Electrolyte and hormonal effects of deoxycorticosterone acetate in young pigs.
Balances of sodium, potassium, and water were studied in the growing male pig as hypertension developed in response to subcutaneous implantation of deoxycorticosterone acetate (DOCA). Serum sodium, potassium, deoxycorticosterone (DOC), aldosterone, and plasma renin activity (PRA) were determined. These variables were observed in a total of 10 experimental and nine control pigs. All animals were uninephrectomized and fed a diet of Purina Pig Chow and tap water ad libitum. No salt was added to the food or water. Serum DOC levels rose dramatically on the day of the implantation, then gradually declined but remained approximately 10 times greater than control levels 40 days after implant. Plasma renin activity was suppressed rapidly and completely, whereas aldosterone fell only slowly to about half its control value. Sodium retention was maximum during the first 24 hours. Therefore an "escape" process became operative, causing sodium balance to return to normal after the third day, at which time the major rise in arterial pressure occurred. A marked increase in water turnover (intake and output) also began after the third day and persisted throughout the experimental period. Water balance remained normal during this period of increased turnover. Hypokalemia developed in the absence of kaliuresis, suggesting that potassium moved into the cells. Except for the potassium retention, these changes parallel the abnormalities seen in other states of mineralocorticoid excess.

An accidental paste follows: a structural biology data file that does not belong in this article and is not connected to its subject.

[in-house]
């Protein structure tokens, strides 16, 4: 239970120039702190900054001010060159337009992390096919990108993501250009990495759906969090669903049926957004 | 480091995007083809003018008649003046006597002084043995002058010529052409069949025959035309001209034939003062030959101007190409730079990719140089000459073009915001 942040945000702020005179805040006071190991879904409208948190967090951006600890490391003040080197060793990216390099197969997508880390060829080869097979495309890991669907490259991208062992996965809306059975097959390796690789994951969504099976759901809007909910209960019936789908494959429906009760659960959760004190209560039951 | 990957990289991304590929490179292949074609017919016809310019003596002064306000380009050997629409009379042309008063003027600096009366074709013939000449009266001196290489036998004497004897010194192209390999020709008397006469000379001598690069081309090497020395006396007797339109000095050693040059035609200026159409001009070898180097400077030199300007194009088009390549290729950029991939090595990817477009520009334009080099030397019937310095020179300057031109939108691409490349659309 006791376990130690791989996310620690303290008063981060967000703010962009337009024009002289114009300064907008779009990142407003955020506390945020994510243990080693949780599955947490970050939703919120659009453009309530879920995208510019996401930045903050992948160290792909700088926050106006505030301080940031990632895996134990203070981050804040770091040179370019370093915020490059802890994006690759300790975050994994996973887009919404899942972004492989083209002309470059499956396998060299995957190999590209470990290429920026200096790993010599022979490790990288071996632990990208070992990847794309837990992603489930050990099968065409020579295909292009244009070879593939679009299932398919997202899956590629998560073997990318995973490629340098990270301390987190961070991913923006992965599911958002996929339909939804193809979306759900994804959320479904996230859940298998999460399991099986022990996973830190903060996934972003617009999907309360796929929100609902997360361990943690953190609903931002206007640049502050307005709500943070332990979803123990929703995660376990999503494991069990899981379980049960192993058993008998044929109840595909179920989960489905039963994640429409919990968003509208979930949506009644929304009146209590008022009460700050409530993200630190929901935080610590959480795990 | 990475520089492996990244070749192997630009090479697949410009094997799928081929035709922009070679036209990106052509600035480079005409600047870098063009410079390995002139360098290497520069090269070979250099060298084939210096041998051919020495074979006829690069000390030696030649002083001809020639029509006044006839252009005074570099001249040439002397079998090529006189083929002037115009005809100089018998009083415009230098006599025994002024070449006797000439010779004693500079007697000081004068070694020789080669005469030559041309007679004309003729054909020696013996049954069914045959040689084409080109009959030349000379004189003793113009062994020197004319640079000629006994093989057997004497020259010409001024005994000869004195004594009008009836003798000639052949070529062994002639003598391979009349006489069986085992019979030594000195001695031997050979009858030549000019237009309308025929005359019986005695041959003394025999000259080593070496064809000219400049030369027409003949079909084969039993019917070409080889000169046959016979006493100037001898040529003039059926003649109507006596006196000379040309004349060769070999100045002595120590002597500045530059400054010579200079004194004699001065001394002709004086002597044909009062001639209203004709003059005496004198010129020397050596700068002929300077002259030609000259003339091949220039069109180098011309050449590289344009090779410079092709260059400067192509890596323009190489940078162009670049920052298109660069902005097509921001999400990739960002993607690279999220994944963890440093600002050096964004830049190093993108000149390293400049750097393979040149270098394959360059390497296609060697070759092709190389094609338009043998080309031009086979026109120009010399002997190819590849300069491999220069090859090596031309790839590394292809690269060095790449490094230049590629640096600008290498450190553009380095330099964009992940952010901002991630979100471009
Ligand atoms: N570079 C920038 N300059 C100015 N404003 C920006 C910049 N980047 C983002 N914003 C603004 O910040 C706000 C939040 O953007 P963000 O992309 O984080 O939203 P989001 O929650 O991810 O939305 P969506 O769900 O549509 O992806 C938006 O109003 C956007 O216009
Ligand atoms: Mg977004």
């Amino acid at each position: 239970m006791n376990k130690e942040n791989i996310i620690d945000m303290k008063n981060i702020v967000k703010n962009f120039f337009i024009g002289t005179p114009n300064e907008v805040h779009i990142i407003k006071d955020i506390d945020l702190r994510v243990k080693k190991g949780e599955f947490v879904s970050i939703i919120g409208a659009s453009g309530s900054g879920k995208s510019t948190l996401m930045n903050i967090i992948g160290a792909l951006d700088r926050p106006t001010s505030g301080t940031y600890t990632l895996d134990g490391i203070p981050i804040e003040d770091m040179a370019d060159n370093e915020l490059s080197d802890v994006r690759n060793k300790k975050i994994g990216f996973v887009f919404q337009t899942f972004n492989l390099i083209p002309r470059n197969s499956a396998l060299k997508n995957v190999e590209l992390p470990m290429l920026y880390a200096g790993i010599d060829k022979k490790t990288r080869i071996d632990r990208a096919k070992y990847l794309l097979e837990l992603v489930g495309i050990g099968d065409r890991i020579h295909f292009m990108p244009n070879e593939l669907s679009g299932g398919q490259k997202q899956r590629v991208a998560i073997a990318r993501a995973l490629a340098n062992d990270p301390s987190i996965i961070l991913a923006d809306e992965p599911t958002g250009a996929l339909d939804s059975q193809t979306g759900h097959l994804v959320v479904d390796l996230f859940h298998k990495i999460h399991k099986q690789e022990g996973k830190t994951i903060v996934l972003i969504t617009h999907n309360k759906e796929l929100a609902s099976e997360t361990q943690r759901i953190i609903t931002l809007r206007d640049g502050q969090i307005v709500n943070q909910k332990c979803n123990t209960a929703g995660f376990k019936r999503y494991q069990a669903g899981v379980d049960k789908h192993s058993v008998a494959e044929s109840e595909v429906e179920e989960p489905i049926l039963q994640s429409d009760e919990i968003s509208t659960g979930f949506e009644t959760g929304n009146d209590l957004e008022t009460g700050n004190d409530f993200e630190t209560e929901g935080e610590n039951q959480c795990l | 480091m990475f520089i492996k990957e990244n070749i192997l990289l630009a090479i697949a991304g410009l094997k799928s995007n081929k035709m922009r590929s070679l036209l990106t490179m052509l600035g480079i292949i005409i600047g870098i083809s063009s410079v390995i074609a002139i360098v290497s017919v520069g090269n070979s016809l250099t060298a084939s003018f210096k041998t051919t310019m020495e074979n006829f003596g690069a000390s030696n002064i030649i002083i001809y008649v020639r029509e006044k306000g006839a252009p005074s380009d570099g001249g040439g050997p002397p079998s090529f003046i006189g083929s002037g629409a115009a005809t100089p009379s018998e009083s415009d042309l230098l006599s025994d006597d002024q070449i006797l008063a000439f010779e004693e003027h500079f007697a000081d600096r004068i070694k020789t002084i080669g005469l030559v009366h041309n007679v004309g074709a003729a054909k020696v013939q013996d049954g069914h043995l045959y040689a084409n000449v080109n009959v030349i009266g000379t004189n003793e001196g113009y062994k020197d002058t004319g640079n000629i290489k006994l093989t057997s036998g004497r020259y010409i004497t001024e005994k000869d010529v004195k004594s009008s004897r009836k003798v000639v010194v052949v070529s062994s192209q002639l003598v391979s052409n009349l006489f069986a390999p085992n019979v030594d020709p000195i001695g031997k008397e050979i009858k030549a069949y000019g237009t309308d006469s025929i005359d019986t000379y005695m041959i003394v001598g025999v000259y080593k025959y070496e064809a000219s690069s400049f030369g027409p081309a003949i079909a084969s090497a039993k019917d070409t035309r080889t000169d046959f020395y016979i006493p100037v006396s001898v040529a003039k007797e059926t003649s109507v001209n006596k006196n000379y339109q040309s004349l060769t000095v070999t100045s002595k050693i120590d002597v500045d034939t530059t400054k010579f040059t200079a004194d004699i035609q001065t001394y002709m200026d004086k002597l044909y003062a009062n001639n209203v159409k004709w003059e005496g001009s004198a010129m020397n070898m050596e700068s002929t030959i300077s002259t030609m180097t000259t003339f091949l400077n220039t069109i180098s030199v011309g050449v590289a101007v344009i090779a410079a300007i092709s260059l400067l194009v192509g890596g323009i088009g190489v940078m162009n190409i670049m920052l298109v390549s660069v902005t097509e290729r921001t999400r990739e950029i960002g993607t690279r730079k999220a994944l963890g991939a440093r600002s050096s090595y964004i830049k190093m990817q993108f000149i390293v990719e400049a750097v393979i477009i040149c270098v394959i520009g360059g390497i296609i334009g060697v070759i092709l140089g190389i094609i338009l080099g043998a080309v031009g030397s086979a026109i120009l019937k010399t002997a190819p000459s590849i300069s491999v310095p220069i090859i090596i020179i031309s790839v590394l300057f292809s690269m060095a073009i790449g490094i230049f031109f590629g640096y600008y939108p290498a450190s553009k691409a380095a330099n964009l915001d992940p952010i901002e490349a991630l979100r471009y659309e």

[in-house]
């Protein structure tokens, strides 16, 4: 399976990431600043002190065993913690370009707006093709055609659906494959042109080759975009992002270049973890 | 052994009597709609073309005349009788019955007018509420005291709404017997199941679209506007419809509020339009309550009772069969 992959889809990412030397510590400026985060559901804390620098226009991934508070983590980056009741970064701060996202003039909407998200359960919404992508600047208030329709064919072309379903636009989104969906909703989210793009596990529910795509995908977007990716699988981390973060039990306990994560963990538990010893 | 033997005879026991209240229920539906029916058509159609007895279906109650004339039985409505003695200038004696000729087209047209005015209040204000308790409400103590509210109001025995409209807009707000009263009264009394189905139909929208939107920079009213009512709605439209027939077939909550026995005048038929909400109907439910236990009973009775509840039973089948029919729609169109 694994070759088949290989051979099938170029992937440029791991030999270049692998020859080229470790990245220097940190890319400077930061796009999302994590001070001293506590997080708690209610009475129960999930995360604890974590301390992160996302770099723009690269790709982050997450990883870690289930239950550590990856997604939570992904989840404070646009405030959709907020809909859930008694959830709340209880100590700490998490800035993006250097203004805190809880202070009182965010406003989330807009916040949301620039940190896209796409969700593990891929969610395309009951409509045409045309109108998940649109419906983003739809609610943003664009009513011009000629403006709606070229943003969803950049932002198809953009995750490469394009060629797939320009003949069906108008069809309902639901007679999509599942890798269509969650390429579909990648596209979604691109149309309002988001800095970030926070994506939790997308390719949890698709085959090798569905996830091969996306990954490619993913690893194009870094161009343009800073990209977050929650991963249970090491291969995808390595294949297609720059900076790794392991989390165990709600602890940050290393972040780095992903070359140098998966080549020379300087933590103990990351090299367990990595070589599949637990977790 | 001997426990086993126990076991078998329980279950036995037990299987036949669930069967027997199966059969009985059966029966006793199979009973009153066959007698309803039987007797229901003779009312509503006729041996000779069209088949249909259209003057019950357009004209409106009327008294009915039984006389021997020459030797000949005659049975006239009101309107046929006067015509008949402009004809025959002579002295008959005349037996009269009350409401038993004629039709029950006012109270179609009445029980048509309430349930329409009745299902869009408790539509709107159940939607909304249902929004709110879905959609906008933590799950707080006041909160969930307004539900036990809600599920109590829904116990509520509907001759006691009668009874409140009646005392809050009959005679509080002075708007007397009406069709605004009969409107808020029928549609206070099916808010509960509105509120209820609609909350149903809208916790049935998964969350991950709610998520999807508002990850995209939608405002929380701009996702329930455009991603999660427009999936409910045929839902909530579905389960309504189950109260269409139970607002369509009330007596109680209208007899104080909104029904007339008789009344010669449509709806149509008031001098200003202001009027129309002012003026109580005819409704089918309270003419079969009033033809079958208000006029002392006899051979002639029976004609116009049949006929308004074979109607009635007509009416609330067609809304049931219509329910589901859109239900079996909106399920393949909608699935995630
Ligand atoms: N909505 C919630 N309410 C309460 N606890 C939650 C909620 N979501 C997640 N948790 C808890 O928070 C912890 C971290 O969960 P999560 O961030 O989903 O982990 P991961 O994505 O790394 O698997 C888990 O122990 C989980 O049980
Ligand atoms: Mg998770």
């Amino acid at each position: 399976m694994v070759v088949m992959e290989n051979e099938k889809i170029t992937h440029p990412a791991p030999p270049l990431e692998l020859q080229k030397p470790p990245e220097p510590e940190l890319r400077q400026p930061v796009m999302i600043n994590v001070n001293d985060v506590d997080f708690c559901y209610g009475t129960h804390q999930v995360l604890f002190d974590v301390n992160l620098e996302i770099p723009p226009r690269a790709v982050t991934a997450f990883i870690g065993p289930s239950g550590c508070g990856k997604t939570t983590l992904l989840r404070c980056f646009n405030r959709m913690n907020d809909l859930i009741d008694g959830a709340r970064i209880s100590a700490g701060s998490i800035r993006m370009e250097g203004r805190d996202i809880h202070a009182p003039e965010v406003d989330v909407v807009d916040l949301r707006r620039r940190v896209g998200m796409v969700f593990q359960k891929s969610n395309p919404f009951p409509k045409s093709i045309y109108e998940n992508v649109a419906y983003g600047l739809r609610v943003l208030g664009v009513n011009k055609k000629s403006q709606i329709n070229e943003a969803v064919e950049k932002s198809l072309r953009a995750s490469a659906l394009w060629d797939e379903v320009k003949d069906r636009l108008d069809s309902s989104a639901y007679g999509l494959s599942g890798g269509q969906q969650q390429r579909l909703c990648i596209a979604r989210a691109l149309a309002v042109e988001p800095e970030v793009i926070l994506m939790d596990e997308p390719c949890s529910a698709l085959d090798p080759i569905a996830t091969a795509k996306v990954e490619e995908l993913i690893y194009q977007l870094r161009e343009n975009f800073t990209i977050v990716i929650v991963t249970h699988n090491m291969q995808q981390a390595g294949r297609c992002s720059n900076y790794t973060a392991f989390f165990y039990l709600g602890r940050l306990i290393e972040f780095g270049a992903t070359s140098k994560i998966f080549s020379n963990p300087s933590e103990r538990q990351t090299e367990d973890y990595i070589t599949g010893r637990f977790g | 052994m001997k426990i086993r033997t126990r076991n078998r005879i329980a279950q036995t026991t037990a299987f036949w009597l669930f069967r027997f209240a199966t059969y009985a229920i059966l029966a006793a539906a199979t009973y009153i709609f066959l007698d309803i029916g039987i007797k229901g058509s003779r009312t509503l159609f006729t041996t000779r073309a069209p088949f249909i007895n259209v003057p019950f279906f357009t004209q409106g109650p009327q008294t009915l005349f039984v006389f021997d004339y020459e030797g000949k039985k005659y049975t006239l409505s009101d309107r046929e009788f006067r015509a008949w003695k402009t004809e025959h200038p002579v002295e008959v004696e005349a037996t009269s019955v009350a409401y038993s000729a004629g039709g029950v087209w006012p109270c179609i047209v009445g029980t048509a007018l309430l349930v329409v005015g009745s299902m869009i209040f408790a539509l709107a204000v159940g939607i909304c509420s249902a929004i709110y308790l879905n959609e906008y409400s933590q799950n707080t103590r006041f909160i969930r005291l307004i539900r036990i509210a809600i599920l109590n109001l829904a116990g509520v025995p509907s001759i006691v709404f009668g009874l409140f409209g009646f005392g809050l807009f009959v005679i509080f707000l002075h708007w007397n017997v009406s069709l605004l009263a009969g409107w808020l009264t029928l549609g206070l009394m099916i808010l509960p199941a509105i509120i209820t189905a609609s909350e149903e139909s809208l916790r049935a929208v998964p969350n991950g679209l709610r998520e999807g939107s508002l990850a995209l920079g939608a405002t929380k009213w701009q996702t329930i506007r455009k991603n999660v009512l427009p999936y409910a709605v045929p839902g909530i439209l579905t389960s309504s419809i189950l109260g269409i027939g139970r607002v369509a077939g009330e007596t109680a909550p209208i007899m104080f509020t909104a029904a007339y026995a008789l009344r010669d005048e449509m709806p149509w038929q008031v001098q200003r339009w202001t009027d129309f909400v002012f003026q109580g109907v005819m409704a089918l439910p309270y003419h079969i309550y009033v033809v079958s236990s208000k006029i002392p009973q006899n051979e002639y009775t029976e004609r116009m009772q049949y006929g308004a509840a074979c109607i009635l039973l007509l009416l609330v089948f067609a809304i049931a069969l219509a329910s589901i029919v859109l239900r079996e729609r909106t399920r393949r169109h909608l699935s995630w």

- Copyright © 1980 by American Heart Association